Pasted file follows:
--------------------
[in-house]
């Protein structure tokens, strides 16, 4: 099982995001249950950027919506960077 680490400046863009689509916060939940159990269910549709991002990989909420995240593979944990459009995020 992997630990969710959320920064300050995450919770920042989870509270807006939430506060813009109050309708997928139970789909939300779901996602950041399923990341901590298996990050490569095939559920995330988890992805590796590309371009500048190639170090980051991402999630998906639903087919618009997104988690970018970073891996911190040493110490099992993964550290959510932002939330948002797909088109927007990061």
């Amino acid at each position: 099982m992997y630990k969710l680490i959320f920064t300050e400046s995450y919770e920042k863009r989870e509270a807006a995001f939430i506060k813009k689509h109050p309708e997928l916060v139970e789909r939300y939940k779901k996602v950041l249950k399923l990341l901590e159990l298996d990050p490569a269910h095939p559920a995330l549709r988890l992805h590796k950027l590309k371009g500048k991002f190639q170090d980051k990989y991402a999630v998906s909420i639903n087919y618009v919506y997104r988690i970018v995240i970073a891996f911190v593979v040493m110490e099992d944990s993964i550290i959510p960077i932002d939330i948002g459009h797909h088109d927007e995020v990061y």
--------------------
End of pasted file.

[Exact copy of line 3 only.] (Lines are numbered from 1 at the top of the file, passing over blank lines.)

């Amino acid at each position: 099982m992997y630990k969710l680490i959320f920064t300050e400046s995450y919770e920042k863009r989870e509270a807006a995001f939430i506060k813009k689509h109050p309708e997928l916060v139970e789909r939300y939940k779901k996602v950041l249950k399923l990341l901590e159990l298996d990050p490569a269910h095939p559920a995330l549709r988890l992805h590796k950027l590309k371009g500048k991002f190639q170090d980051k990989y991402a999630v998906s909420i639903n087919y618009v919506y997104r988690i970018v995240i970073a891996f911190v593979v040493m110490e099992d944990s993964i550290i959510p960077i932002d939330i948002g459009h797909h088109d927007e995020v990061y």